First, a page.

BIS Adds 5 Entities To The Entity List
June 24, 2019 – 84 Fed. Reg. 29371: BIS amended the EAR by adding 5 entities to the Entity List (EAR Part 744, Supp. No. 4) based on a determination that each of these entities had acted contrary to the national security or foreign policy interests of the U.S. A license requirement with license review policy of presumption of denial and no available license exceptions will now apply to exports, reexports, or in-country transfers to these persons of all items subject to the EAR. The 5 entities, all under the destination China, are:
- Chengdu Haiguang Integrated Circuit, including two aliases (Hygon and Chengdu Haiguang Jincheng Dianlu Sheji);
- Chengdu Haiguang Microelectronics Technology, including two aliases (HMC and Chengdu Haiguang Wei Dianzi Jishu);
- Higon, including five aliases (Higon Information Technology, Haiguang Xinxi Jishu Youxian Gongsi, THATIC, Tianjing Haiguang Advanced Technology Investment, and Tianjing Haiguang Xianjin Jishu Touzi Youxian Gongsi);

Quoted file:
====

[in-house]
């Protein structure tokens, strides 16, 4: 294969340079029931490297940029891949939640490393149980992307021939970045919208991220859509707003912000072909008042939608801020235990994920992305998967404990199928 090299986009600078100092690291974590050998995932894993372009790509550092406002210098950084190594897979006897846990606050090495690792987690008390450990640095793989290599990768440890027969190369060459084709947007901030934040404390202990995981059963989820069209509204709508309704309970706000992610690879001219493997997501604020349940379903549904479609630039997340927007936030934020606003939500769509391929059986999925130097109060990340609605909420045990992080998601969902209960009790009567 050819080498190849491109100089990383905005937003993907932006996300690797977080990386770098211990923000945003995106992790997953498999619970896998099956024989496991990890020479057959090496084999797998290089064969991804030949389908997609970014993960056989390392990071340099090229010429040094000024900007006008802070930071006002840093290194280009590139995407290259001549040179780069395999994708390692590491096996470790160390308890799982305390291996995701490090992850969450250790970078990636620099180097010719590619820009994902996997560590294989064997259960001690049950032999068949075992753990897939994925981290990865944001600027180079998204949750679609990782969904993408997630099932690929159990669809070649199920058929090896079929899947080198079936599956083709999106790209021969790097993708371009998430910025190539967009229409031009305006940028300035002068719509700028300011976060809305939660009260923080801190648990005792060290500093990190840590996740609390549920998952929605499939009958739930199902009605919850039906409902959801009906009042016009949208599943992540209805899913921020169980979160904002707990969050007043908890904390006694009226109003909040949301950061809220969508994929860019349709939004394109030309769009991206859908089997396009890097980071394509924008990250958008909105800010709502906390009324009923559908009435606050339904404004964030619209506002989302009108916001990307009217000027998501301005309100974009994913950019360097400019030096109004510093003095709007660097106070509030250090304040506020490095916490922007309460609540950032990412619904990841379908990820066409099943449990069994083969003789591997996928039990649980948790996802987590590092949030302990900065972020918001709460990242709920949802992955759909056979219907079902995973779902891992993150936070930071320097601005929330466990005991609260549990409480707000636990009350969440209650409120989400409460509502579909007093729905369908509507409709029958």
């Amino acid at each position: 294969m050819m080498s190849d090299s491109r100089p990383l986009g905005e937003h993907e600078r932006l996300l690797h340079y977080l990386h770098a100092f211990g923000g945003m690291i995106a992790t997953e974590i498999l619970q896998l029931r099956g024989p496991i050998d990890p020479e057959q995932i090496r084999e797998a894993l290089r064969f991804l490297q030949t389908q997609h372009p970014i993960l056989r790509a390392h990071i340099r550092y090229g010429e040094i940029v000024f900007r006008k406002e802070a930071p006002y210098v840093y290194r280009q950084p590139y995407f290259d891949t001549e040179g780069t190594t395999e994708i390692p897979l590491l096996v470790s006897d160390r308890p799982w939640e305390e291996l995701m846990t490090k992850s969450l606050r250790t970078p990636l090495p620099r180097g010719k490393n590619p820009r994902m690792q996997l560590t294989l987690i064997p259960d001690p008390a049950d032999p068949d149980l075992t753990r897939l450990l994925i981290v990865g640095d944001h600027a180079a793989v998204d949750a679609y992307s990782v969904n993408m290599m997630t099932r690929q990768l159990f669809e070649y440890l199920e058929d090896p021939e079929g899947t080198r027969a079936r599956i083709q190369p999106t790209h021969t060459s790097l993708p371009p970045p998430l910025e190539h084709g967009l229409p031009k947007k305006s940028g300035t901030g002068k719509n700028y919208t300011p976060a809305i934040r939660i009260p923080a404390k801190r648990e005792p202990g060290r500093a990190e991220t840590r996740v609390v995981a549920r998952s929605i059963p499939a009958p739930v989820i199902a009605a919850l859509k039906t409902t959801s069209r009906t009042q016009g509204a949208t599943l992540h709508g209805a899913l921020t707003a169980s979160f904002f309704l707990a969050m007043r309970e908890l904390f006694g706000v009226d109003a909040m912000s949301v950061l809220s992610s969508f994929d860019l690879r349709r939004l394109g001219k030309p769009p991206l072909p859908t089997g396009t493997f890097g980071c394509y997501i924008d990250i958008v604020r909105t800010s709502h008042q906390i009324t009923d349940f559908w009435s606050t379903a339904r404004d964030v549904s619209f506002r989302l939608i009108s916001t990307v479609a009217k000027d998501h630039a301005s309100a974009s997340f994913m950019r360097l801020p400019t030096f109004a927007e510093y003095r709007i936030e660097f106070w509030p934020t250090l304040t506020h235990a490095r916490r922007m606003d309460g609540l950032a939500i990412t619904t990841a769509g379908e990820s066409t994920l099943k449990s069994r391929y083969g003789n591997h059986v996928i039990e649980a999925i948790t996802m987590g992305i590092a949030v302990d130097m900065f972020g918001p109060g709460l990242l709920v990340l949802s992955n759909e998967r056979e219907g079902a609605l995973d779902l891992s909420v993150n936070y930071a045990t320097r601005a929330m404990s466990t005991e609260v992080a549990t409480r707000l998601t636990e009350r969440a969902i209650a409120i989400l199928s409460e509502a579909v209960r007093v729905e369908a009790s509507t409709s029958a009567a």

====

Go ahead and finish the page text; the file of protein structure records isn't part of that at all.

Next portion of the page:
- Sugon, including nine aliases (Dawning, Dawning Information Industry, Sugon Information Industry, Shuguang, Shuguang Information Industry, Zhongke Dawn, Zhongke Shuguang, Dawning Company, and Tianjin Shuguang Computer Industry); and
- Wuxi Jiangnan Institute of Computing Technology, including two aliases (Jiangnan Institute of Computing Technology and JICT).
In addition, BIS modified the following entity in China to add one alias and 4 locations:
- National University of Defense Technology (NUDT), including one alias (Hunan Guofang Keji University).
BIS Removes 8 Chinese Persons From The Unverified List